Last edited by helloworld922; August 19th, 2010 at 11:56 AM.

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    Default Re: 2D Java Applet Games

    If you're completely new to java game development. Then this book will be good for you: "Killer Game Programming in Java." It's kind of outdated but it's a good start.

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    Default Re: 2D Java Applet Games

    Actually, another good start would be: The Java 2D games tutorial
    You can find there Tetris, Space Invaders and many other game source codes with good explanation of every part in it. Check it out.

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    Default Re: 2D Java Applet Games

    Thanks, I bought "Killer Game Programming in Java". Just a quick question: Does the user require anything more than a standard JRE if I make use of Java3D? If so, this seems like a bit of a hassle.

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    Default Re: 2D Java Applet Games

    Thanks, I bought "Killer Game Programming in Java". Just a quick question: Does the user require anything more than a standard JRE if I make use of Java3D? If so, this seems like a bit of a hassle.
    I'm not sure, but I don't think applet clients need it. Anyways, if I were you I would start with 2d before I touch 3d.

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    Default Re: 2D Java Applet Games

    Oh yeah, I'm going to start with 2D stuff first. It's just that the book says it uses Java 3D for 15 chapters or so, which I imagine is most of it. I was really planning on creating a game people could just click on at work, not something which required a separate install.

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    Default Re: 2D Java Applet Games

    Well, for 3D game creation pure JRE isn't enough. You will need JOGL (wrapper library that allows OpenGL to be used in the Java) or JWJGL (Lightweight Java Game Library)

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    Default Re: 2D Java Applet Games

    The Book splits evenly between 2d, 3d, and online. The 3d section is a little longer, but that's because there is alot more to learn. I would actually like to learn 3d, but I'm trying to find a detailed and updated tutorial.

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    Default Re: 2D Java Applet Games

    The author has a new book which came out in 2007; I think it's more focused on 3D. For some reason, it only has a 3 star review on amazon. Anyway, check this out:

    Differences from KGPJ

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    Default Re: 2D Java Applet Games

    What's the book called, I might buy it.

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    Default Re: 2D Java Applet Games

    It's called Pro Java 6 3D Game Development. Might want to look into why there are 1 star reviews, though.

    Here you go: Amazon.com: Pro Java 6 3D Game Development: Java 3D, JOGL, JInput and JOAL APIs (Expert's Voice…

    If you decide to get it, let me know if it's any good.

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    Default Re: 2D Java Applet Games

    Ok, will do

    Heres a bad review:
    The author states: "In this book, I show you how to develop and program 3D games in Java technology on a PC, with emphasis on the construction of 3D landscapes. I assume you have a reasonable knowledge of Java, the sort of things picked up in a first Java course at school." The publisher prints "The Apress Java Roadmap" consistent with this.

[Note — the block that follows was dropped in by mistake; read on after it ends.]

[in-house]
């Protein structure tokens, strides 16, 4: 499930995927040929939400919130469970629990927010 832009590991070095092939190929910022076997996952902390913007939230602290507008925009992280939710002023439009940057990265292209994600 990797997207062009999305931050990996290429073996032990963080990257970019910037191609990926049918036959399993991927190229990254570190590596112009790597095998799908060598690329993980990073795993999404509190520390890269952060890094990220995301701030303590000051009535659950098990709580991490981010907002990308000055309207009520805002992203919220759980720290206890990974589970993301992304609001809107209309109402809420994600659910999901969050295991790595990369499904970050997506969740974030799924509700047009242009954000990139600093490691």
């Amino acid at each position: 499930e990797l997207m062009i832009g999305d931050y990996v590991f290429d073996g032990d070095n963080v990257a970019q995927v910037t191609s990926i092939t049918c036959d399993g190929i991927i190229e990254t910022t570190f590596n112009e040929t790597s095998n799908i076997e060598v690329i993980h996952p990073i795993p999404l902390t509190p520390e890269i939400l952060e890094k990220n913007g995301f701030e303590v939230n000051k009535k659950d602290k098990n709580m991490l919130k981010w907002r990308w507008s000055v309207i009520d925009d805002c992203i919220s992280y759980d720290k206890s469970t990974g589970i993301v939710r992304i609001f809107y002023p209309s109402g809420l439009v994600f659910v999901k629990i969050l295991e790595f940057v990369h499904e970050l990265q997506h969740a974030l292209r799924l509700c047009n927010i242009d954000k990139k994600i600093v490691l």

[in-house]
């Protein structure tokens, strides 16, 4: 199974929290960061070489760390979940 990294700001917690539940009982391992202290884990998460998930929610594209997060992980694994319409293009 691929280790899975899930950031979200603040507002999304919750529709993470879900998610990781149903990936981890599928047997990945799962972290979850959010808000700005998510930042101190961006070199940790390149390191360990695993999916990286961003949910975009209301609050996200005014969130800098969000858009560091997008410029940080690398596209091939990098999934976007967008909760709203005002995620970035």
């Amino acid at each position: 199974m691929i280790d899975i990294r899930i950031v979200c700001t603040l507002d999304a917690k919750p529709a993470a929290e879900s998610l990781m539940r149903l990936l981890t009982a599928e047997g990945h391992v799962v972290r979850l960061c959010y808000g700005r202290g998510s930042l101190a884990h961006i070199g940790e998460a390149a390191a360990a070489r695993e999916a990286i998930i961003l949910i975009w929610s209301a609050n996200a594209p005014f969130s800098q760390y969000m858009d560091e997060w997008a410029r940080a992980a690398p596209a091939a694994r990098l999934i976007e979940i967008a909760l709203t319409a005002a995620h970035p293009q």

The book, however, is quite different from what is stated, and it is difficult to see how the book would be useful.

    The book claims to describe Java 3D, but is in fact little more than miscellaneous source code fragments of much larger programs, surrounded by text annotations. Annotated programs have been published before, notably by Donald Knuth, but this book fails to make the technique work on many levels.

    Do not expect the book to provide an overview of Java 3D. The book describes where to download Java 3D from the Sun Microsystems Java Web site. That is all - there is no 'Hello World' program, and no introduction to the Java 3D classes and their organization. The 'overview' is approximately 2 pages of text without a single line of code, only the Web location of the Sun Java 3D 'HelloUniverse' program. If you use this book, you will be learning Java 3D from another source.

    The book is structured as a sequence of chapters about specific topics, for example, Chapter 6 is 'A Multitextured Landscape'. Each topic is illustrated by a program, the chapter itself lists the source code of some methods from some classes in the program, with text descriptions.

    Do not expect to be able to use the source code fragments as examples for Java 3D programming. The fragments rely heavily on other parts of the program, and the Java 3D calls (if any occur in a given fragment) are not obvious. The author apparently uses the Java 'import' directive to reference Java 3D classes, but does not list these imports in the source code fragments. Therefore, unless the reader already knows the Java 3D API, it is not possible to determine which methods and data types are part of Java 3D, and which ones are part of the larger program. In order to even find the Java 3D calls in a source code fragment, you must already know Java 3D.

    Do not expect to learn what capabilities are included in Java 3D, and how to use them. The text description associated with the source code fragments tends to describe only the specific fragment implementation, and mixes descriptions of the fragment as a component of the program with a few mentions of Java 3D features being used. Even for the few mentions of Java 3D in the descriptions, there is no overall discussion of the Java 3D features, or why the particular implementation was chosen.

    If you want to learn Java 3D and game programming, you will be better off without this book than with it. The book lists two technical reviewers, I do not understand what they reviewed or why. The publisher, Apress, produces some useful technical books. This is not one of them.

    Good review: